To understand the fraud at the heart of the Social Security Trust Fund, we start with a very simple fact: cash can only be spent once.
There are two frauds at the very heart of the Social Security system, and I am going to describe and source them in detail. After spending a number of hours poring over public data from the Social Security Administration (SSA), The U.S. Treasury and the Congressional Budget Office (CBO), and additional hours searching the Web for other published analyses, I can state with some authority that there are no published analyses or accounts of Social Security which incorporate the actual outlays and receipts from fiscal year 2010 in a context which includes the Social Security Trust Fund.
In other words, all published analyses are based either on SSA or CBO estimates, not the actual numbers from the Treasury, and all media reports I could find are simply cut-and-paste repetitions of these estimates.
I cannot find a single source which provided any evidence of digging through the data and assembling a coherent picture of the Social Security system.
The media simply repeats “conclusions” published by “official sources” based on estimates, not facts. The laziness this implies is staggering. Meanwhile, pundits such as Paul Krugman and Robert Reich, however knowledgeable and talented they may be, have obviously never performed a single minute of original data collection and analysis of the voluminous public accounts available to anyone with a computer and web browser.
If this is the best our most prestigious pundits and media resources can manage, then we truly are in dire straits.
All claims that Social Security is “secure for decades” are based on bogus fantasy-estimates, as are claims that the Trust Fund is anything but a carefully contrived fraud. I am rather shocked–and I don’t shock that easily–that it comes down to me, the classic independent-journalist “blogger in old blue jeans” to actually assemble the data and draw the simple common-sense conclusions which reveal Social Security as a fraud with two components: the bogus estimates, and the bogus Trust Fund.
A SUMMARY OF THE 2010 ANNUAL REPORTS (Social Security Administration)
CBO’S 2010 LONG-TERM PROJECTIONS FOR SOCIAL SECURITY (Congressional Budget Office)
Federal Outlays by Function, fiscal 2010 (U.S. Treasury)
Receipts by Source, fiscal 2010 (U.S. Treasury)
Let’s start with the CBO report, which begins with an excellent summary of the Social Security system:
Social Security is the federal government’s largest single program. About 54 million people currently receive Social Security benefits. About 69 per cent are retired workers, their spouses, and children and another 12 per cent are survivors of deceased workers; all of those beneficiaries receive payments through Old-Age and Survivors Insurance (OASI). The other 19 per cent are disabled workers or their spouses and children; they receive Disability Insurance (DI) benefits. Social Security’s outlays in fiscal year 2010 totaled $706 billion, one-fifth of the federal budget; OASI payments accounted for 82 per cent of those outlays and DI payments made up about 18 per cent.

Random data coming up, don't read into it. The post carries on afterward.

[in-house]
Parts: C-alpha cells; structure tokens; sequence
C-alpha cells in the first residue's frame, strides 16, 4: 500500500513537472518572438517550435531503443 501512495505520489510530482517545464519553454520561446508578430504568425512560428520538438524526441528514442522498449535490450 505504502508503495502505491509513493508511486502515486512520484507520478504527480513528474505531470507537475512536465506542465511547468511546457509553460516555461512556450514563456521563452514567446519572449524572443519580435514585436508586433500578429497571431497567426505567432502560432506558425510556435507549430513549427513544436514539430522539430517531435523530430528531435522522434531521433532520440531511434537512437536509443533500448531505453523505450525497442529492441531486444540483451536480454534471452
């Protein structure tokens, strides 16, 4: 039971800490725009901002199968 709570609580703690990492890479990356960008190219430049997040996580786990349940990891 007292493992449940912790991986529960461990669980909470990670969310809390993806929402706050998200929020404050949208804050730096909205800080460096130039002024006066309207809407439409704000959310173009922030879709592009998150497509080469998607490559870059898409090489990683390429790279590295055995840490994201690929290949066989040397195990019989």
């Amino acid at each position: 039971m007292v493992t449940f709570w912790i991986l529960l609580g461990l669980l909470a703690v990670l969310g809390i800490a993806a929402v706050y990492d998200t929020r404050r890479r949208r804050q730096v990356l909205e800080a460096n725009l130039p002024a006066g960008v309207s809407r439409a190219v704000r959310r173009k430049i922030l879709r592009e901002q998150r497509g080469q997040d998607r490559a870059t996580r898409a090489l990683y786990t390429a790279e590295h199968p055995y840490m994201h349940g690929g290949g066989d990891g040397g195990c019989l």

Here are the exact numbers from the SSA:
FACT SHEET ON THE OLD-AGE, SURVIVORS, AND DISABILITY INSURANCE PROGRAM
For context, the Census Bureau estimates the population of the U.S. is 312 million. So about 17% of the population (1 in 6) draws a check from Social Security.
As anyone who has ever drawn a paycheck in the above-ground economy knows, Social Security is funded by payroll taxes. Surpluses, if any, are placed in the Social Security Trust Fund, a useful accounting fiction which is comprised of two trust funds, one for each component of Social Security: Old-Age and Survivors Insurance (OASI) and Disability Insurance (DI).
The trust funds run surpluses in that the amount paid in by current workers is more than the amount paid out to current beneficiaries. These surpluses are invested in special U.S. government securities, which are deposited into the trust funds. If the trust funds begin running deficits, meaning more in benefits are paid out than contributions paid in, the Social Security Administration is empowered to redeem the securities and use those funds to cover the deficit.
What this description fails to explain is the Social Security surplus is transferred to the Treasury to be spent, and in exchange for the cash the Treasury deposits special “non-marketable securities” in the Trust Fund: in essence, IOUs, not actual Treasury bonds.
This “debt” to Social Security is called “intragovernmental holdings,” and it is included in the total national debt, as shown here in these Treasury documents:
Here is the exact total of Trust Fund holdings via the SSA: Trust Fund Data. As of December 2010, the Trust Fund held $2.6 trillion in various non-marketable securities.
For context, note that total household net wealth in the U.S. is $54.9 trillion, according to the latest Fed Flow of Funds (see page B100)
To understand the fraud at the heart of the Trust Fund, we start with a very simple fact: cash can only be spent once. As a thought experiment, let’s assume the Social Security was an actual Trust Fund rather than a simulacrum fund. The actual Trust Fund would be larger version a PIMCO bond fund.